Ed Gross (MA 1945) and Florence (Goldman) Gross (MSW 1944) married in 1943 while studying at U of T. Ed became a university professor, and Florence a social worker with the family courts; they worked and lived throughout the United States and in Australia. Now retired and living in Seattle, they have two children, one grandchild and three great-grandchildren.
Florence: We met in 1942 at the University of British Columbia. We were both taking undergraduate psychology classes, and sat side by side. Ed became the top student in the entire graduating class – and I got him. Ed’s sister had told me to stay away from him because I would interfere with his schooling. To this day, she can’t forgive me. After graduation, I went to U of T to study social work. Ed and I had decided that if neither of us had found a proper mate in five years, we would marry one another. However, that turned into three months when I got a call from Ed telling me that he was coming to Toronto from UCLA, where he wasn’t enjoying his study of psychology. I had been speaking very highly of the education I was getting. I asked him where he would live, and he suggested that we get married. That was his proposal.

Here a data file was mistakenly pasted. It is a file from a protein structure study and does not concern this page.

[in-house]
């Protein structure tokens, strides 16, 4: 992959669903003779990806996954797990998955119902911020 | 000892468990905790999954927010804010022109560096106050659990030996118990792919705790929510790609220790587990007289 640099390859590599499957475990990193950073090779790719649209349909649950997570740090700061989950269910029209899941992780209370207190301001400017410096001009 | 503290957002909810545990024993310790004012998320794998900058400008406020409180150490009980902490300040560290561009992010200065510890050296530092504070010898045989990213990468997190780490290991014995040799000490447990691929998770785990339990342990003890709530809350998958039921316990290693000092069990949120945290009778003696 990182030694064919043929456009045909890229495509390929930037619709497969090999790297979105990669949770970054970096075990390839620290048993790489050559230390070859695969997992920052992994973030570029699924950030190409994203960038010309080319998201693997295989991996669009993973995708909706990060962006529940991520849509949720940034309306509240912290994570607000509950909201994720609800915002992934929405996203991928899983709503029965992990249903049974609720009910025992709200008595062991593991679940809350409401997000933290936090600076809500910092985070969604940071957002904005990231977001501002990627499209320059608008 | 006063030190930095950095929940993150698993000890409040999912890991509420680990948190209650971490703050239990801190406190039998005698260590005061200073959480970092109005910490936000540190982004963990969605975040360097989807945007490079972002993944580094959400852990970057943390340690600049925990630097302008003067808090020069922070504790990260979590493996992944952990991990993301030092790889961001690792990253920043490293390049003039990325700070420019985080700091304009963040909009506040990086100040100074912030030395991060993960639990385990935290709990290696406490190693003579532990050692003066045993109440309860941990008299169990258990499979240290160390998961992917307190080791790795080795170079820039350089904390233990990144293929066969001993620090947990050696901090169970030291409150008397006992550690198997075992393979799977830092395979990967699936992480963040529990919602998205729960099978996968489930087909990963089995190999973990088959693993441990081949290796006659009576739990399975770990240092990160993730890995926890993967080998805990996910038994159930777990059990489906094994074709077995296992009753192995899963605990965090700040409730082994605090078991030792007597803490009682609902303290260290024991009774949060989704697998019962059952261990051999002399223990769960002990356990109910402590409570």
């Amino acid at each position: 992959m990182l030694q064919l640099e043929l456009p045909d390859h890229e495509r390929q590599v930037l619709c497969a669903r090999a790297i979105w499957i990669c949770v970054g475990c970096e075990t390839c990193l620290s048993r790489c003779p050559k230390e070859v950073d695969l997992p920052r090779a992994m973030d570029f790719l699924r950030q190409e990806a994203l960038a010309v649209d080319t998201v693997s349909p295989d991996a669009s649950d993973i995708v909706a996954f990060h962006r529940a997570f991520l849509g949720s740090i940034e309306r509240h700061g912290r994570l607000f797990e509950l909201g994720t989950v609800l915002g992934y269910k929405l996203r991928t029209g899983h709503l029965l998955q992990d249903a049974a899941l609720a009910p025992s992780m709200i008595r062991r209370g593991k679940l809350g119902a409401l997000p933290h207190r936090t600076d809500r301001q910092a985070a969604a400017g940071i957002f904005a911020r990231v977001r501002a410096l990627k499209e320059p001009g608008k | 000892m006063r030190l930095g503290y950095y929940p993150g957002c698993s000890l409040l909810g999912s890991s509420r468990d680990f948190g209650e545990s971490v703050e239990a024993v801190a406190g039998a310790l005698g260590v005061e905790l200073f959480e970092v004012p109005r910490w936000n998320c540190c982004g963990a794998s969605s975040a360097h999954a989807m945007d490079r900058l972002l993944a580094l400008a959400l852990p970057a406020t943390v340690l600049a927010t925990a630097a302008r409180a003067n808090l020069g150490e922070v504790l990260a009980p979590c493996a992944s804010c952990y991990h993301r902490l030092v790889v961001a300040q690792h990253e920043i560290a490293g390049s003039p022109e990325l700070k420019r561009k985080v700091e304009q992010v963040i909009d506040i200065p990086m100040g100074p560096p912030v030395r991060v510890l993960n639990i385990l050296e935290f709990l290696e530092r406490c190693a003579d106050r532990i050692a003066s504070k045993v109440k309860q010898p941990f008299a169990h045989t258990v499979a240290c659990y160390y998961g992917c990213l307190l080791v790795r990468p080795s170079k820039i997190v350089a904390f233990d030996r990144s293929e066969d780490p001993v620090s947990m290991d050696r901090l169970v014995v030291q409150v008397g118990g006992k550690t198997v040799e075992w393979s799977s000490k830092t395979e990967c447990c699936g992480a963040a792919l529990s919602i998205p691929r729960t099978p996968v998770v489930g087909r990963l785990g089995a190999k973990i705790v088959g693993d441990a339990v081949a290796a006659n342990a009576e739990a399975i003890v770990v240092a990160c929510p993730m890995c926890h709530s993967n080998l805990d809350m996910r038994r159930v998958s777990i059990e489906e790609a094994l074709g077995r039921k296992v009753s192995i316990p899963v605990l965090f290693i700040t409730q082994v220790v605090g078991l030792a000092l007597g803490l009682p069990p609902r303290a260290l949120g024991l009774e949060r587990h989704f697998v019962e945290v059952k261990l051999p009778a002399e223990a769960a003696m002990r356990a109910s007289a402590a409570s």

Ed: Well, it’s not easy to find a place to live. When we met, we both belonged to the Psychology Club. The professor in charge was a practitioner of hypnosis and wanted a couple of sub¬jects. He said, “I understand you’ve been hypnotizing Florence.” I kept trying to get Florence to tell me, in her hypnotic state, that she loved me, but she was very resistant. We married in Toronto in 1943. While Florence earned a master’s in social work, I did a master’s in sociology and economics.
We’ve been married for 66 years and it gets better every day. We recommend it to all the other graduates. Our main advice is: marry young and don’t die. Florence is now 90 and I’m 88 – but I’ve always liked older women. We’re now retired and opera is our life. It both enriches us and impoverishes us.
A U of T lab is working with actors, writers and directors on how they could harness AI and other emerging technologies to generate new ideas and – just maybe – reinvent theatre